Fifty Shades of Amish: A Strange Genre of the Romance Novel

A Mennonite man and woman sit together and shield their faces from the camera, in Mexico in 1999. Larry Towell/Magnum

Luke sucked in his breath and let it out slowly. "Okay, I'm just going to flat out ask you. What's it take to get to first base with you, Nora? You've been deflecting my — "

"What do you consider first base?"

The wide-eyed expression on Nora's face made Luke kick himself for asking such a crude question. Did she expect him to spell out every little detail? Or was she covering for not knowing what first base meant?

This is a conversation not between guileless teens but two grown adults, in Charlotte Hubbard's Amish romance novel Harvest of Blessings. The next line is the giveaway, as Luke wonders to himself whether Nora missed a few lessons in romance after "being sent away at 16 to have a baby."

As if sexual politics weren't confusing enough, give them an Amish backdrop and they get elaborately more complicated. In Amish romance novels, there is no sex, but lots of babies; no nakedness, but layer upon layer of clothing is removed; and no physical contact between unmarried couples—unless perhaps God wills it through a tornado, or a house fire, or a buggy accident—and, well, it turns out that happens between attractive Amish singles quite a lot.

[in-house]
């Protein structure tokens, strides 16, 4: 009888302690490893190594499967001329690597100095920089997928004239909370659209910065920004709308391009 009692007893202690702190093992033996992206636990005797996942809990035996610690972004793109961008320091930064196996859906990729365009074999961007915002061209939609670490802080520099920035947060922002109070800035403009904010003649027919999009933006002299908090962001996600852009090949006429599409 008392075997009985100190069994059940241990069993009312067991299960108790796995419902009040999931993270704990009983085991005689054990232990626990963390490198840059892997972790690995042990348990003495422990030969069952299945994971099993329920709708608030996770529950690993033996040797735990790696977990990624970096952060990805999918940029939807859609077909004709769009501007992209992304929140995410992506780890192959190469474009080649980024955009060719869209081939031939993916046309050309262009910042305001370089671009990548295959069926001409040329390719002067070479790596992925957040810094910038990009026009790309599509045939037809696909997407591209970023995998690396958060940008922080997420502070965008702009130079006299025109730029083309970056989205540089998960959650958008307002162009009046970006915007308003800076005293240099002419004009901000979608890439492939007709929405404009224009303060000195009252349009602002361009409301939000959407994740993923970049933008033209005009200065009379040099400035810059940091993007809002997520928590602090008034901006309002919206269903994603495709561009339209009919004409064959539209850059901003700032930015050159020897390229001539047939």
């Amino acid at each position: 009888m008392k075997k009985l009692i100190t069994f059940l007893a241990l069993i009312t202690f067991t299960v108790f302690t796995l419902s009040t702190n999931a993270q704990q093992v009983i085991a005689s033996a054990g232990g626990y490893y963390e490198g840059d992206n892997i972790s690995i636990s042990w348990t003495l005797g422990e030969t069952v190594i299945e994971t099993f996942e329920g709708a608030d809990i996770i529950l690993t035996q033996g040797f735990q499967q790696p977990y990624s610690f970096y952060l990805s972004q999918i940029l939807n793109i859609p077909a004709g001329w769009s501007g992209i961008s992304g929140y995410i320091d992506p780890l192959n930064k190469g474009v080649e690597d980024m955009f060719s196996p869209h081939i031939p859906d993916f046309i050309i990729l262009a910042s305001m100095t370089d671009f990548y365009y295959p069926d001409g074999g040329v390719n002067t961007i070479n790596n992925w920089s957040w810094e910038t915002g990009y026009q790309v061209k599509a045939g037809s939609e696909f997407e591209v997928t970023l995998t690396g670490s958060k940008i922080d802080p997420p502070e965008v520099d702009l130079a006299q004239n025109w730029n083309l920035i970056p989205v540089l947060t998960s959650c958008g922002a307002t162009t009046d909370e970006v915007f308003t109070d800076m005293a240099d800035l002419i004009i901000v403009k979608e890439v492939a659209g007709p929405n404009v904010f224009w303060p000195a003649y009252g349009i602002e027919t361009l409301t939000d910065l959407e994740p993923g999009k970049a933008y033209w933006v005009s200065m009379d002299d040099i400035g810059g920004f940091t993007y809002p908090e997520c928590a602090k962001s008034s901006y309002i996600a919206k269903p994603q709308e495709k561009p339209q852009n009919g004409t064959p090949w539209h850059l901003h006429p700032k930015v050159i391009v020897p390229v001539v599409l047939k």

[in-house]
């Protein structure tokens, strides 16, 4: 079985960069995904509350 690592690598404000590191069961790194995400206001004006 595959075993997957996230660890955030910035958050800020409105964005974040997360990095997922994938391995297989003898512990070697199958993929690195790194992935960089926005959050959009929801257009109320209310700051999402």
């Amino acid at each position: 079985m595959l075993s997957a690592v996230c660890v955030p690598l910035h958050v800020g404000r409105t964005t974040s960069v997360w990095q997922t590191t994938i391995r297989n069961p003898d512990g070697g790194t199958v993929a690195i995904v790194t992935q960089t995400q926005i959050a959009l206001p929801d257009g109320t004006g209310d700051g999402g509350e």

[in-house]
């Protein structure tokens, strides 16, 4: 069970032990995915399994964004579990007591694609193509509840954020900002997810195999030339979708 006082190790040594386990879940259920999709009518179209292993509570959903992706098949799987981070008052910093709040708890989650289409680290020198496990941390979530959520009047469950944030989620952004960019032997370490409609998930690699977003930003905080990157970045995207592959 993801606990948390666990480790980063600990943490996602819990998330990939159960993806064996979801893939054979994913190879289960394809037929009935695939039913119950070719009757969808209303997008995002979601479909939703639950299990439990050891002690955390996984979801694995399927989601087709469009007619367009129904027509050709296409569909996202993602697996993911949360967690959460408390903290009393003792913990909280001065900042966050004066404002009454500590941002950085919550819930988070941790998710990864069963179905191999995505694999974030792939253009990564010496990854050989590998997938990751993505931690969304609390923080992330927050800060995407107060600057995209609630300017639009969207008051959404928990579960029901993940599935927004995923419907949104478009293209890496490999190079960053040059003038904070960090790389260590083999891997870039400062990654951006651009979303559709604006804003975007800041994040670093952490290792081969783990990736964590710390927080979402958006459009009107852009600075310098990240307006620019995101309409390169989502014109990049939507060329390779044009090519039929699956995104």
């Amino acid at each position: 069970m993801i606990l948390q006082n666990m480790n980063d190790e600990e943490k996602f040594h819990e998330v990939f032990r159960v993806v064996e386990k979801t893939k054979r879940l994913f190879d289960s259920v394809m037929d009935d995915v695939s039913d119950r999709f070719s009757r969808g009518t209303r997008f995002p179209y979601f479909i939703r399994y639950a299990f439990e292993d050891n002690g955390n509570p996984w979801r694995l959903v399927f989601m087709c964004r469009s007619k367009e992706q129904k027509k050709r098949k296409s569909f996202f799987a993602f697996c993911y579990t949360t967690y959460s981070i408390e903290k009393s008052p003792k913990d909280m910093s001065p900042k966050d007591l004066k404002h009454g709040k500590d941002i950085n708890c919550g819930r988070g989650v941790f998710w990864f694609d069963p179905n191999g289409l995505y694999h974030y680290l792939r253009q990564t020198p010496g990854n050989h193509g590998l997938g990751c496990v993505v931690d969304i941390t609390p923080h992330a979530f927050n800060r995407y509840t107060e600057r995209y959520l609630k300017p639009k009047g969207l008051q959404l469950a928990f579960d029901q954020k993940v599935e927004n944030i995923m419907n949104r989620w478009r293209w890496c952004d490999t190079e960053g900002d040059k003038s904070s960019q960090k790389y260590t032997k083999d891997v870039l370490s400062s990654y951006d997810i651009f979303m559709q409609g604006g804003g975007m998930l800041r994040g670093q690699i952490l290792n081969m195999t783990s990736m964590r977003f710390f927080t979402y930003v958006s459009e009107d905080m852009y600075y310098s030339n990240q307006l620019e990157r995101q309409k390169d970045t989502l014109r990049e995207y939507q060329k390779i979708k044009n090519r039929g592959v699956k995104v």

During an unsteady dismount from a buggy in Amish Redemption, a novel by Patricia Davids, the female protagonist, Mary, loses her balance but is whisked back to her feet by a prospective suitor, Joshua. "She would have fallen if he hadn't caught her by the waist and pulled her against him. She clutched his shoulders to steady herself. He gazed into her wide eyes as he slowly lowered her to the ground, reluctant to let her go." (Spoiler alert: A great deal of unsteadiness seems to always happen between couples around buggies.)

In a market overwhelmed with Fifty Shades of Grey knockoffs, it might come as a surprise to see books offering chaste titillation mass-produced in trade paperback for Wal-Mart (where both of those books are selling briskly). Yet the romance sections of bookstores are increasingly dominated by what publishers affectionately call "bonnet rippers."

In this era of disposable, fast-food sex, the appeal of Amish romance is no mystery, says Wanda Brunstetter, one of the founding authors of the genre. "When people read my books, it takes them to a simpler way of life," she says. "Hanging clothes on the line, cooking meals from scratch, turning off the television and mobile phones and just visiting. We've lost that way of life. I think my readers are craving that. Also, the Amish set a precedent for us in that their relationships are based on family, church and community, not just the sexual part of things."